Literally, conjunctivitis means “inflammation of the conjunctiva”, that is, irritation of the transparent membrane that lines the inside of the eyelids and the white of the eye.
The dog’s eyes are very sensitive to the effects of external stimuli: dust, infections, etc. Therefore, inflammation must be treated quickly, as it causes soreness and can develop into other more dangerous eye diseases. As you guessed, the causes of conjunctivitis are quite diverse.
Simple conjunctivitis is manifested by redness and soreness of the eye itself and the inner surface of the eyelids, which are accompanied by more or less transparent expirations, which can also be caused by infection. One or both eyes may be affected, but more often the disease is of a benign nature.
Infectious conjunctivitis. Some microorganisms can cause conjunctivitis in dogs. But often inflammation of the mucous membrane is the first symptom of any viral infection, and has more serious consequences for a young dog in which a virus or bacterium acts on the entire body of a small animal. Thus, problems with the dog’s eyes may indicate such viral diseases as: early stage carnivorous plague, canine herpesvirus, rotavirus, coronavirus, dog adenovirus. Bacteria (some staphylococci and streptococci) and obligate intracellular parasites (chlamydia, mycoplasma) they can also cause conjunctivitis or complicate inflammation of the conjunctiva, creating superinfections for a second time.
Conjunctivitis caused by a foreign body or injury. Injury of the conjunctiva with claws or any other foreign piercing or irritating objects (such as twigs, small plant particles or dust) can cause soreness and inflammation of the eyes. In summer, it is especially necessary to avoid areas teeming with spikelets, which can get and get stuck in your dog’s eyes, causing damage, irritation, as well as inflammation.
With weak tear production, your pet’s eyes undoubtedly become more vulnerable to external stimuli (dry eye syndrome or dry keratoconjunctivitis). Insufficient amount of tears can no longer effectively remove the dust that naturally accumulates on the surface of the eye and damages it. But constant dry eyes and conjunctivitis can thus indicate neurological or metabolic diseases (carnivorous plague, diabetes mellitus, hypothyroidism, Cushing’s disease), as well as be a side effect of the action of certain medications.
Violations of tear production may also be associated with changes in the lacrimal gland itself or with obstruction of the tear ducts.
Blockage of the tear ducts. We are talking about small channels that come out of the inner corner of the eye and end in the nasal cavity, allowing an excessive amount of tears to flow out. Untimely care for excessively watery eyes leads to bacterial contamination and inflammation of the eye structures.
Allergic conjunctivitis. Very often, this type of conjunctivitis occurs due to an inflammatory reaction upon contact with environmental allergens (dust, pollen, mites) and begins on both eyes simultaneously (bilateral conjunctivitis of allergic origin), and disappears when the animal loses contact with the allergen (for example: if an allergy to pollen, it disappears at the end spring). In this case, it is possible to reduce the level of manifestation due to the comprehensive treatment of allergies. Also, sometimes food allergies and hypersensitivity to any component of eye ointment or drops can cause conjunctivitis.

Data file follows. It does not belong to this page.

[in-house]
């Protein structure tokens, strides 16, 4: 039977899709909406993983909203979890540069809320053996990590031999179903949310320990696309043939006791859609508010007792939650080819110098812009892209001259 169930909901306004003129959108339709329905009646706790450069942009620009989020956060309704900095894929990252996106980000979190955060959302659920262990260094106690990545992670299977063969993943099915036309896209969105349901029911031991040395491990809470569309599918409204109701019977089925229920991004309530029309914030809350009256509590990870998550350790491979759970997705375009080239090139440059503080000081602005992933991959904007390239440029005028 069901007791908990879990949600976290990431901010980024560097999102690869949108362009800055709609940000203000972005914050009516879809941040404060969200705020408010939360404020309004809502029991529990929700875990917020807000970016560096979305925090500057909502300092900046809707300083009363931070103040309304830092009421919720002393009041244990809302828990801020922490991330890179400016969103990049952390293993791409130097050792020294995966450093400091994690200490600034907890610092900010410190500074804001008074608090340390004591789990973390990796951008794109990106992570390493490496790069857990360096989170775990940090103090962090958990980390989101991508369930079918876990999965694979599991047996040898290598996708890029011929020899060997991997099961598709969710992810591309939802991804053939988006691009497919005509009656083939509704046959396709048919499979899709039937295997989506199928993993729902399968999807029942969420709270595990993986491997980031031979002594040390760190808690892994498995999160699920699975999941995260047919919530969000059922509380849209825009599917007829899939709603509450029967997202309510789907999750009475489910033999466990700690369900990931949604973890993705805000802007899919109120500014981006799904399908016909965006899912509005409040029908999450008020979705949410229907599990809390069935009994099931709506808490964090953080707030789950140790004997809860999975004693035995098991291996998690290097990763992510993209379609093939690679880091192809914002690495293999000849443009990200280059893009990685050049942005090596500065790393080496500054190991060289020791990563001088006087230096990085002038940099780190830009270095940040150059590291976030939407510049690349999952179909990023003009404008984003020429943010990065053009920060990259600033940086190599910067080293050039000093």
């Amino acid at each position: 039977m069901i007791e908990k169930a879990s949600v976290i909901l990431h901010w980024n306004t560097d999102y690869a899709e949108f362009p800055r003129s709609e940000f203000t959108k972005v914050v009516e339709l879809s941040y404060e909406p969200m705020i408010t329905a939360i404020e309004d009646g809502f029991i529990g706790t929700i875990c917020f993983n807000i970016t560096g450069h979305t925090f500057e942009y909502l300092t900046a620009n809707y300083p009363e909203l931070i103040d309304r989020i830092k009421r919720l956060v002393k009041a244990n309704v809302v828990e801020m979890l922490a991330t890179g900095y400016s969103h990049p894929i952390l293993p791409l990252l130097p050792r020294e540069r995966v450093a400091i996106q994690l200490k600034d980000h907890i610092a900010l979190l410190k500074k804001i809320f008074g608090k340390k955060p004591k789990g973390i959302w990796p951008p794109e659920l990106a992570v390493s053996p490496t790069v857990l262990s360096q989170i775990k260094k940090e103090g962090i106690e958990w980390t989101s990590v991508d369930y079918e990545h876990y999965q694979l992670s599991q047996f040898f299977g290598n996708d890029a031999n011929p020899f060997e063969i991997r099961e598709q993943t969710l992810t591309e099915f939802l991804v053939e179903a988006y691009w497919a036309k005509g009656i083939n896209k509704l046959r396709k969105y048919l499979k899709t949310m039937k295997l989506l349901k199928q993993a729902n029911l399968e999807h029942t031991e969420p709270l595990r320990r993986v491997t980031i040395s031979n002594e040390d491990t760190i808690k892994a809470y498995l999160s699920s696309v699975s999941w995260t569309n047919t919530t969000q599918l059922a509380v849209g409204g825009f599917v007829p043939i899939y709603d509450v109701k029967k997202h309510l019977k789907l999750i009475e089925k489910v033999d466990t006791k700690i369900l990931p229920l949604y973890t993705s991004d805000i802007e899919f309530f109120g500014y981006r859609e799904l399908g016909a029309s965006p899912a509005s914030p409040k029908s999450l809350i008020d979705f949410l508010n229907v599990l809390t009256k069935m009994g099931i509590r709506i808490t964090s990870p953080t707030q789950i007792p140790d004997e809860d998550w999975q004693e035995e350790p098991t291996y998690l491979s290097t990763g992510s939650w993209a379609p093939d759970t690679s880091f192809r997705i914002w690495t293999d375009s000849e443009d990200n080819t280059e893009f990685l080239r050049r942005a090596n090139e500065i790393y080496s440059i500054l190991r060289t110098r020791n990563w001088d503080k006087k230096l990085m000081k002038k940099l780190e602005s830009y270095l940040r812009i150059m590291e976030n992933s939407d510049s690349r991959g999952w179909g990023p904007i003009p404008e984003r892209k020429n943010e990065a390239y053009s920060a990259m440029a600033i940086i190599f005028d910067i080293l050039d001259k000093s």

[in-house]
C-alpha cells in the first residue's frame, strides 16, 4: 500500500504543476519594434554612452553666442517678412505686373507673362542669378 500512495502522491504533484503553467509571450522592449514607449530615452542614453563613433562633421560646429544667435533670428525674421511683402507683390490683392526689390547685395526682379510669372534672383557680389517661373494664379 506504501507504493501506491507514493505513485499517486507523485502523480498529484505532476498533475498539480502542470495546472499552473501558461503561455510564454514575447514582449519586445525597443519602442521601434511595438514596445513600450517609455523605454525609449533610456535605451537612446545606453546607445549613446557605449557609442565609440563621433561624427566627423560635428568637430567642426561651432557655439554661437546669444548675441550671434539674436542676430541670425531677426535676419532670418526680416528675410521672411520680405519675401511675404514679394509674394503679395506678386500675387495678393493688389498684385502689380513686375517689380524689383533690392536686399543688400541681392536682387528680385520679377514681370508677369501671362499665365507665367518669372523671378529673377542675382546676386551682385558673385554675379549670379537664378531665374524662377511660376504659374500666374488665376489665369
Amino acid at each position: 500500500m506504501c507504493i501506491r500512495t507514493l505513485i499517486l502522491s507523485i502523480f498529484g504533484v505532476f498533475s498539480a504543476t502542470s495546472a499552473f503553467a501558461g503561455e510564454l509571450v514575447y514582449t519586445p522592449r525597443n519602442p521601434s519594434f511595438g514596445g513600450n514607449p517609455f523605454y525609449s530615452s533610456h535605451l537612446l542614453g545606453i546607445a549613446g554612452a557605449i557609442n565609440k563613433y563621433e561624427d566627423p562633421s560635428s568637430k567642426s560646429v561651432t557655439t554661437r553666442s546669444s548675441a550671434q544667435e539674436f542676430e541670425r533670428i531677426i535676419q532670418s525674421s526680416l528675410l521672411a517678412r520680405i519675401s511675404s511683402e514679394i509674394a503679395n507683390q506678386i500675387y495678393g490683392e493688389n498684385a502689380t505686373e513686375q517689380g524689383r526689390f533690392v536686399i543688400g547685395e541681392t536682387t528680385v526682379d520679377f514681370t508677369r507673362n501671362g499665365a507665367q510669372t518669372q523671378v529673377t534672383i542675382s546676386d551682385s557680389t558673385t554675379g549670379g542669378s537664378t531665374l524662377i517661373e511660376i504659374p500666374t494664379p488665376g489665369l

Conjunctivitis caused by defects in the structures of the eye. Some dogs may suffer from inversion or eversion of the eyelids. In this case, the mucous membrane lining the eyelids becomes more susceptible to environmental aggression (dust, wind…) and exposes the animal to recurrent conjunctivitis. Plastic surgery of the eyelids allows you to correct this problem. This anomaly occurs in those dog breeds that have a lot of loose skin near the eyes (for example: basset Hound, Cocker spaniel, bloodhound, St. Bernard, Clumber spaniel, pugs, sharpies, French bulldogs and others). Improper eyelash growth also irritates the cornea and conjunctiva. This anomaly is quite common among such breeds as the American Cocker spaniel, the long-haired dwarf dachshund, the miniature poodle, small-sized brachycephals (Shih Tzu, Lhasa Apso and Pekingese), as well as the straight-haired retriever.
More complex causes of conjunctivitis in dogs
1. Corneal ulcers (these are corneal wounds accompanied by the disintegration of the surrounding tissue). They are often caused by a claw blow, a bush or another piercing object, less often by viral diseases and without treatment become very painful for your dog. With eye discomfort, the animal tends to injure itself, putting all its efforts to get rid of it, thus making the irritation even stronger. Therefore, a simple problem quickly becomes very serious. Only your veterinarian can detect a corneal ulcer invisible to the naked eye.
2. Keratitis (inflammation of the cornea).
4. Intraocular disorders such as glaucoma or uveitis.
The most common signs:
– redness of the conjunctiva, crying eye (serous or mucopurulent discharge), hypersensitivity to light (partially or completely closed eyelids);
– swelling of the conjunctiva.
Redness of the eye most often indicates the presence of conjunctivitis. However, a mandatory ophthalmological examination by a veterinarian is required to make sure that this is really conjunctivitis, and not changes associated with intraocular pathologies. If the diagnosis is confirmed, then the purpose of an ophthalmological examination is to determine the cause of conjunctivitis: the search for a possible foreign body, anomalies of implantation or orientation of eyelashes, initial eye diseases (glaucoma, uveitis), allergies, viral infection…
Only after an ophthalmological examination and additional diagnostic examinations (which will determine the cause of this ailment) your veterinarian will prescribe the right treatment.